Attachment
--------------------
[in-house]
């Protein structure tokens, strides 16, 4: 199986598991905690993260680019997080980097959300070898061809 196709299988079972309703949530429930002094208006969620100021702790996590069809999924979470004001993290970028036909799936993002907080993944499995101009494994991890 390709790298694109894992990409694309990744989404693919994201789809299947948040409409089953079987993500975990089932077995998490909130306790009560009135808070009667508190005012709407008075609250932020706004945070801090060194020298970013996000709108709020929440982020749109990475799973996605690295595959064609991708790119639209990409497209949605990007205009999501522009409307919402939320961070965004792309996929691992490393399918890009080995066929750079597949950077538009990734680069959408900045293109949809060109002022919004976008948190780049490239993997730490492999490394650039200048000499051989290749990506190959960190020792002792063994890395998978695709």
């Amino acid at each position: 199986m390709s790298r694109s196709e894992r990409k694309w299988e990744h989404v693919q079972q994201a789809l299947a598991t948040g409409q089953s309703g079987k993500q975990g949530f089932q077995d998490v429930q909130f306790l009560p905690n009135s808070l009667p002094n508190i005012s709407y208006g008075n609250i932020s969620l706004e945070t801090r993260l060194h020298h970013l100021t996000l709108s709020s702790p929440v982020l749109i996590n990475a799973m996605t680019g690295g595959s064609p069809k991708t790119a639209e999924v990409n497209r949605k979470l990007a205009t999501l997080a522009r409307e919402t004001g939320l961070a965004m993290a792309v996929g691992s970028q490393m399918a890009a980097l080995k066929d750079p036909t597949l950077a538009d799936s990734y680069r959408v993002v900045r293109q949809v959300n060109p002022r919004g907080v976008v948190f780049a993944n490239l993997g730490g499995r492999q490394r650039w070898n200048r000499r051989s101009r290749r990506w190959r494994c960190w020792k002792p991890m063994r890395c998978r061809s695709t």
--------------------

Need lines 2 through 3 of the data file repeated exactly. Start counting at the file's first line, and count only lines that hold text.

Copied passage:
């Protein structure tokens, strides 16, 4: 199986598991905690993260680019997080980097959300070898061809 196709299988079972309703949530429930002094208006969620100021702790996590069809999924979470004001993290970028036909799936993002907080993944499995101009494994991890 390709790298694109894992990409694309990744989404693919994201789809299947948040409409089953079987993500975990089932077995998490909130306790009560009135808070009667508190005012709407008075609250932020706004945070801090060194020298970013996000709108709020929440982020749109990475799973996605690295595959064609991708790119639209990409497209949605990007205009999501522009409307919402939320961070965004792309996929691992490393399918890009080995066929750079597949950077538009990734680069959408900045293109949809060109002022919004976008948190780049490239993997730490492999490394650039200048000499051989290749990506190959960190020792002792063994890395998978695709």
């Amino acid at each position: 199986m390709s790298r694109s196709e894992r990409k694309w299988e990744h989404v693919q079972q994201a789809l299947a598991t948040g409409q089953s309703g079987k993500q975990g949530f089932q077995d998490v429930q909130f306790l009560p905690n009135s808070l009667p002094n508190i005012s709407y208006g008075n609250i932020s969620l706004e945070t801090r993260l060194h020298h970013l100021t996000l709108s709020s702790p929440v982020l749109i996590n990475a799973m996605t680019g690295g595959s064609p069809k991708t790119a639209e999924v990409n497209r949605k979470l990007a205009t999501l997080a522009r409307e919402t004001g939320l961070a965004m993290a792309v996929g691992s970028q490393m399918a890009a980097l080995k066929d750079p036909t597949l950077a538009d799936s990734y680069r959408v993002v900045r293109q949809v959300n060109p002022r919004g907080v976008v948190f780049a993944n490239l993997g730490g499995r492999q490394r650039w070898n200048r000499r051989s101009r290749r990506w190959r494994c960190w020792k002792p991890m063994r890395c998978r061809s695709t």